Two weekends ago I had a few minutes after getting some work done in the woods in preparation of deer season to grab my camera and play a little at one of my favorite places to photograph in the fall, the Sturgeon River.
I’ve been to this particular spot along the river many different times over the years as it’s always meandering over the multitude of rocks until after about a 3/4 miles stretch it empties into a large pool to swirl lazily before continuing along it’s path through the forest.
This trip was a little earlier than some in the past year’s but there was still a fair amount of golden autumn color starting to pop so I decided it was a perfect time to try out some long exposure photography during the day, with the intent of creating something to submit to our IRPG Photo Challenge contest we have going. Each contest runs a few weeks with a new theme each time, this time it happened to be “Long Exposures” and I thought that I’d finally have a chance to create something to participate with as well as try out some daylight long exposures which I’ll give you the details behind how I created these photos towards the end of the post. For now, enjoy the photos!
All of these images were created over the span of maybe an hour I suppose and I started out by locking everything down on my tripod and attaching a 3 stop ND filter on my Nikon 50mm f/1.8 lens. I then stopped down somewhere in the f/18-f/22 range and this was allowing me to achieve exposure times of about 2-3 seconds. The results were decent though not quite as creamy in the water as I was hoping since I couldn’t get to a 15-30 second exposure in full daylight. Then I had an idea that I tried based off of some other recent experimenting I have been doing with in camera multiple exposures. Since the camera was locked down on the tripod and nothing in the scene was moving besides the water and some of the leaves when the wind would pick up I figured that most likely the multiple exposures would just keep stacking, leaving the rocks and trees sharp and clear while the changes in the water surface would blur together more and more as in camera exposures continued to stack. So I set my camera to do an in camera 10 shot multiple exposure combined with the ND filter and each exposure taking 2-3 seconds and bingo it gave me some super creamy water that flowed like satin over the rocks. The added bonus that I hadn’t anticipated is the boost of color that was reflecting on top of the flowing water from the golden autumn foliage all around! Bonus points for that, right?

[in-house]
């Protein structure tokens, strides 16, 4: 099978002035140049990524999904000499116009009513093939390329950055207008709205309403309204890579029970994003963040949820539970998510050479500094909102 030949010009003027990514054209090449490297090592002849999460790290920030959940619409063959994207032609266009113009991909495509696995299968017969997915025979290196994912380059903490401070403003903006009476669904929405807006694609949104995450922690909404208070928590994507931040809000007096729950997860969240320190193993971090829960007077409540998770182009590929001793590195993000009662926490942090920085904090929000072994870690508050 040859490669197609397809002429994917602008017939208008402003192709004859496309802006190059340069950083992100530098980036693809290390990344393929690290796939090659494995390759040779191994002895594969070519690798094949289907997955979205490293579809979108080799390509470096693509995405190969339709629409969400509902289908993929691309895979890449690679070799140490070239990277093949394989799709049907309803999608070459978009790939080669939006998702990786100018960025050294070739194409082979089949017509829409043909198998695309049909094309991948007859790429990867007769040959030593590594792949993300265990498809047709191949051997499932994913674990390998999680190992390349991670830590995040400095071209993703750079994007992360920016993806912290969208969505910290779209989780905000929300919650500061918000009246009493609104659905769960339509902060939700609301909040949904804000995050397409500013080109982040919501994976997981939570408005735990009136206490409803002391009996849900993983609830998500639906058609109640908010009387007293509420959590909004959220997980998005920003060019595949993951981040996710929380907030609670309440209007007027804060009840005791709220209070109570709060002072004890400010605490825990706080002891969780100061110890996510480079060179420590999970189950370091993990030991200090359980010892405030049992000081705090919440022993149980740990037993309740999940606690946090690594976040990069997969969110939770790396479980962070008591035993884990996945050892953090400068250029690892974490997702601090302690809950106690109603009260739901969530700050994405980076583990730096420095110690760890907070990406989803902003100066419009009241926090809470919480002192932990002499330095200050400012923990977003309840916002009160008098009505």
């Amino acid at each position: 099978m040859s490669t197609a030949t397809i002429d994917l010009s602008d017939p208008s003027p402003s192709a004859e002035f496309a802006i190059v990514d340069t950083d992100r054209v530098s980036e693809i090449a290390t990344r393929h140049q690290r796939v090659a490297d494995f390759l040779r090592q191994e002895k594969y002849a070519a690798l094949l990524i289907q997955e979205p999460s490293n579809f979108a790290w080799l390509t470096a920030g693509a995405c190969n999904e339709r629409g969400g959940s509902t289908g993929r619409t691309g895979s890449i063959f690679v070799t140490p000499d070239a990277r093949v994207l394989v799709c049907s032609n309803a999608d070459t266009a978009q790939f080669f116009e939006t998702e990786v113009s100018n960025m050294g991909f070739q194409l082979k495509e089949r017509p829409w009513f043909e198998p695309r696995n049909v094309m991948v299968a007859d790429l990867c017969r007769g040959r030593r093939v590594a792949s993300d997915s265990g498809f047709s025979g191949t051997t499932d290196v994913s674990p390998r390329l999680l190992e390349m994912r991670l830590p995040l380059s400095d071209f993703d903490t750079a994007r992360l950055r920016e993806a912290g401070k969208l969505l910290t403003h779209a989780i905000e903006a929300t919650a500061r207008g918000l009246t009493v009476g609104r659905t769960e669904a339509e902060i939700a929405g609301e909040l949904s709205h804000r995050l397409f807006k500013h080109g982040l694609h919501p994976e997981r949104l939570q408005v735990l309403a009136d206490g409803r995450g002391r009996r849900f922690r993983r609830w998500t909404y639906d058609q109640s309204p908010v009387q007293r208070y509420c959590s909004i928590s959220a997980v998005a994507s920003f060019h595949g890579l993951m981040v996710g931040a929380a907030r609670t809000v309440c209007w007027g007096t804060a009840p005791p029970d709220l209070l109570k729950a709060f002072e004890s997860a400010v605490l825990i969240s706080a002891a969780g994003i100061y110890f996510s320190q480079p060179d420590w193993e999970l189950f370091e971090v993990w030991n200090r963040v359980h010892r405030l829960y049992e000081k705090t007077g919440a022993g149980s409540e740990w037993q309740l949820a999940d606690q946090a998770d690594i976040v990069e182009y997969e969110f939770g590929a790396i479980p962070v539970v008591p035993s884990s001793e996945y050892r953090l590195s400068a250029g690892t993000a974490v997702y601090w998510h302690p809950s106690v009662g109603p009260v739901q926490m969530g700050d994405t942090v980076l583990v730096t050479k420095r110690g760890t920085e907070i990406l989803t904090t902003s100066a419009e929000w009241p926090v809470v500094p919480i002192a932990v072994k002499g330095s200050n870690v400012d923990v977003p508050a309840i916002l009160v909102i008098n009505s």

In the end I was really pleased with how most of these photos turned out and had it not been for an ever increasing skunk odor working it’s way to me from up river I would have probably spent a little more time here and hiked up to the pool at the end of this stretch to see how the swirling water turned out with all the color around it! I’ll have to go back soon to try it out if I get some more time, though it’s been so hectic lately that I haven’t had much of a chance to get out and make photos…at least not with my bigger camera gear. My trusty iPhone and I have been busy wherever we go!
Oh and in case you are wondering, if you remember I said that I was shooting with the intent of creating an image for the IRPG photo challenge, which I did get some photo’s created for, however I got so busy with other client sessions and the general hectic pace of life right now that I never got around to posting a photo to the challenge and missed the deadline by a day! haha,
Oh well, the challenges are just for fun and geared to get us out experimenting and shooting more often, creating some new work, learning from others and refining our craft individually and as far as that side of it goes even though I didn’t post an image to the challenge it did get me out thoughtfully creating new artwork!
Till Next Time…